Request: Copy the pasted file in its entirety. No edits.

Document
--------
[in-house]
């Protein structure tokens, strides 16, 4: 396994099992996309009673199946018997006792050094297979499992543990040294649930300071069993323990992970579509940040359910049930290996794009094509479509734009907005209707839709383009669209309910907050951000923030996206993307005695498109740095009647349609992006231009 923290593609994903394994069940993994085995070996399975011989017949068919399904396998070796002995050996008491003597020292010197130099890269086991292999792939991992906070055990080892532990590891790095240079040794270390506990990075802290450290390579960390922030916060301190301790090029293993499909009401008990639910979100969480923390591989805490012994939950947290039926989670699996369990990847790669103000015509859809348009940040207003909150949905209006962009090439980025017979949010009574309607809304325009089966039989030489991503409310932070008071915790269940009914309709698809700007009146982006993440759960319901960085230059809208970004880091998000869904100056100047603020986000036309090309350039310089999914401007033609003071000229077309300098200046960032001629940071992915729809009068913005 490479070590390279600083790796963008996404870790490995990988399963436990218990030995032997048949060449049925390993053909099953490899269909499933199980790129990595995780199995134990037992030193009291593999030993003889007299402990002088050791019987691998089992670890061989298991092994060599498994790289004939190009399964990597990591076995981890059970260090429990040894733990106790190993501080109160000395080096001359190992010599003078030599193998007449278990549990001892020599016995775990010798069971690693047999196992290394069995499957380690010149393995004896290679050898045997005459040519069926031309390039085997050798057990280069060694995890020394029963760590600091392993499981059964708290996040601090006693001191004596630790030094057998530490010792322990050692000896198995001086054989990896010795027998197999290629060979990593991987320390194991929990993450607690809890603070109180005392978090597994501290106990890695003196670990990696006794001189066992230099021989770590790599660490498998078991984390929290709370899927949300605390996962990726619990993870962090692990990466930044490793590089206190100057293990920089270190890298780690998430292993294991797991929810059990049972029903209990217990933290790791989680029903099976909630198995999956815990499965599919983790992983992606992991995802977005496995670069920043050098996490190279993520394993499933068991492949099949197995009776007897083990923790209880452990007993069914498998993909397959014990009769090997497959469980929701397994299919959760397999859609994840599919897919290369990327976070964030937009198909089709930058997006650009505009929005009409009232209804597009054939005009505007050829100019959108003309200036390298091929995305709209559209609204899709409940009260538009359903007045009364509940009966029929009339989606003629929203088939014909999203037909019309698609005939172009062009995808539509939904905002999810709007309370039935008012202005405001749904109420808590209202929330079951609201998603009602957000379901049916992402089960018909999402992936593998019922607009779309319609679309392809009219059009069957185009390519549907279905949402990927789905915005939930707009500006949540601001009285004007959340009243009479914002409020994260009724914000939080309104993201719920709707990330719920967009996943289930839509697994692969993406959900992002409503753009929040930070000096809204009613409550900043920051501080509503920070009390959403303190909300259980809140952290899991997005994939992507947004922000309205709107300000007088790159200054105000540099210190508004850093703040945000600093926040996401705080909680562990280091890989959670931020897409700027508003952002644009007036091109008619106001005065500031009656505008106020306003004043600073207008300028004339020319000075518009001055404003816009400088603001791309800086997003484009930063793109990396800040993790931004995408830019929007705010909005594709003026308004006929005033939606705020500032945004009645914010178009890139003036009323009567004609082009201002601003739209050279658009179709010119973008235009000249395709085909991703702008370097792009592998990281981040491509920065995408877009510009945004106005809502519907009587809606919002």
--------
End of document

[in-house]
């Protein structure tokens, strides 16, 4: 396994099992996309009673199946018997006792050094297979499992543990040294649930300071069993323990992970579509940040359910049930290996794009094509479509734009907005209707839709383009669209309910907050951000923030996206993307005695498109740095009647349609992006231009 923290593609994903394994069940993994085995070996399975011989017949068919399904396998070796002995050996008491003597020292010197130099890269086991292999792939991992906070055990080892532990590891790095240079040794270390506990990075802290450290390579960390922030916060301190301790090029293993499909009401008990639910979100969480923390591989805490012994939950947290039926989670699996369990990847790669103000015509859809348009940040207003909150949905209006962009090439980025017979949010009574309607809304325009089966039989030489991503409310932070008071915790269940009914309709698809700007009146982006993440759960319901960085230059809208970004880091998000869904100056100047603020986000036309090309350039310089999914401007033609003071000229077309300098200046960032001629940071992915729809009068913005 490479070590390279600083790796963008996404870790490995990988399963436990218990030995032997048949060449049925390993053909099953490899269909499933199980790129990595995780199995134990037992030193009291593999030993003889007299402990002088050791019987691998089992670890061989298991092994060599498994790289004939190009399964990597990591076995981890059970260090429990040894733990106790190993501080109160000395080096001359190992010599003078030599193998007449278990549990001892020599016995775990010798069971690693047999196992290394069995499957380690010149393995004896290679050898045997005459040519069926031309390039085997050798057990280069060694995890020394029963760590600091392993499981059964708290996040601090006693001191004596630790030094057998530490010792322990050692000896198995001086054989990896010795027998197999290629060979990593991987320390194991929990993450607690809890603070109180005392978090597994501290106990890695003196670990990696006794001189066992230099021989770590790599660490498998078991984390929290709370899927949300605390996962990726619990993870962090692990990466930044490793590089206190100057293990920089270190890298780690998430292993294991797991929810059990049972029903209990217990933290790791989680029903099976909630198995999956815990499965599919983790992983992606992991995802977005496995670069920043050098996490190279993520394993499933068991492949099949197995009776007897083990923790209880452990007993069914498998993909397959014990009769090997497959469980929701397994299919959760397999859609994840599919897919290369990327976070964030937009198909089709930058997006650009505009929005009409009232209804597009054939005009505007050829100019959108003309200036390298091929995305709209559209609204899709409940009260538009359903007045009364509940009966029929009339989606003629929203088939014909999203037909019309698609005939172009062009995808539509939904905002999810709007309370039935008012202005405001749904109420808590209202929330079951609201998603009602957000379901049916992402089960018909999402992936593998019922607009779309319609679309392809009219059009069957185009390519549907279905949402990927789905915005939930707009500006949540601001009285004007959340009243009479914002409020994260009724914000939080309104993201719920709707990330719920967009996943289930839509697994692969993406959900992002409503753009929040930070000096809204009613409550900043920051501080509503920070009390959403303190909300259980809140952290899991997005994939992507947004922000309205709107300000007088790159200054105000540099210190508004850093703040945000600093926040996401705080909680562990280091890989959670931020897409700027508003952002644009007036091109008619106001005065500031009656505008106020306003004043600073207008300028004339020319000075518009001055404003816009400088603001791309800086997003484009930063793109990396800040993790931004995408830019929007705010909005594709003026308004006929005033939606705020500032945004009645914010178009890139003036009323009567004609082009201002601003739209050279658009179709010119973008235009000249395709085909991703702008370097792009592998990281981040491509920065995408877009510009945004106005809502519907009587809606919002």